24th March, 2023
Hierarchies are everywhere. It is often argued that they are a social construct, invented to allow certain people to have power over others. But not everyone agrees.
While promoting his new book, ’12 Rules for Life: An Antidote to Chaos,’ psychology professor Jordan Peterson, of the Univ of Toronto, has sparked debate by arguing that hierarchies are in fact natural to some extent.
To prove his point, Peterson uses the example of lobsters, which humans share a common evolutionary ancestor with. Peterson argues that, like humans, lobsters exist in hierarchies and have a nervous system attuned to status which “runs on serotonin,” a brain chemical often associated with feelings of happiness.
The higher up a hierarchy a lobster climbs, this brain mechanism helps make more serotonin available. The more defeat it suffers, the more restricted the serotonin supply.
Lower serotonin is in turn associated with more negative emotions – perhaps making it harder to climb back up the ladder.
According to Peterson, hierarchies in humans work in a similar way – we are wired to live in them.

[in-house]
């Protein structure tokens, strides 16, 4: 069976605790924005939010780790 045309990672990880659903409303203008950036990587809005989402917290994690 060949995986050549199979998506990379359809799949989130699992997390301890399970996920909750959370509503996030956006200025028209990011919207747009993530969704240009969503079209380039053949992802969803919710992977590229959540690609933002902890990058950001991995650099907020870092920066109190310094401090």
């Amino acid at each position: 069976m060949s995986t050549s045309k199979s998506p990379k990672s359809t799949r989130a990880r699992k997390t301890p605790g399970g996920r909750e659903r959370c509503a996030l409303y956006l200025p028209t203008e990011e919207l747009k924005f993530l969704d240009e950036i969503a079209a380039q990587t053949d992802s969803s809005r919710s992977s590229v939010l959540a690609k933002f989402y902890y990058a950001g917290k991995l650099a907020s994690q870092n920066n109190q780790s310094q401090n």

When lobsters win a fight (e.g. to compete for their territory), it changes their biology.
Winning lobsters experience a boost of serotonin, which makes them more “proud” and they stand taller.
By contrast, their weaker counterparts have less serotonin, remain timid and they curl up out of fear & are most likely to be defeated by the tall, confident lobsters in the next fight.
This reinforces the pecking order of lobsters.
Similarly, humans often mimic this behaviour too. Our hierarchies are determined by our behaviours.
People who frequently “win” at life become emboldened by their winning streak.
Their confidence allows them to face new challenges head on. And their previous wins fuel their cycle of success.
Whereas people who constantly feel like life is never in their favour, often hunch and slouch around life. They are more risk-averse. And they tend to approach each situation as if they know they’re going to fail. Over time, it becomes a self-fulfilling prophecy, reinforcing their negative outlook on life.
So, if you are trying to get ahead in life, think like a winning lobster. Pay more attention to your posture and how you stand.
Even if you are not in a winning situation, having an upright posture exudes dominance and confidence. Always strike your winning pose.
Your posture matters more than you think — it’s not just about how the world sees you, but how you see yourself.
Encourage the serotonin to flow plentifully through the neural pathways desperate for its calming influence and stay blessed forever.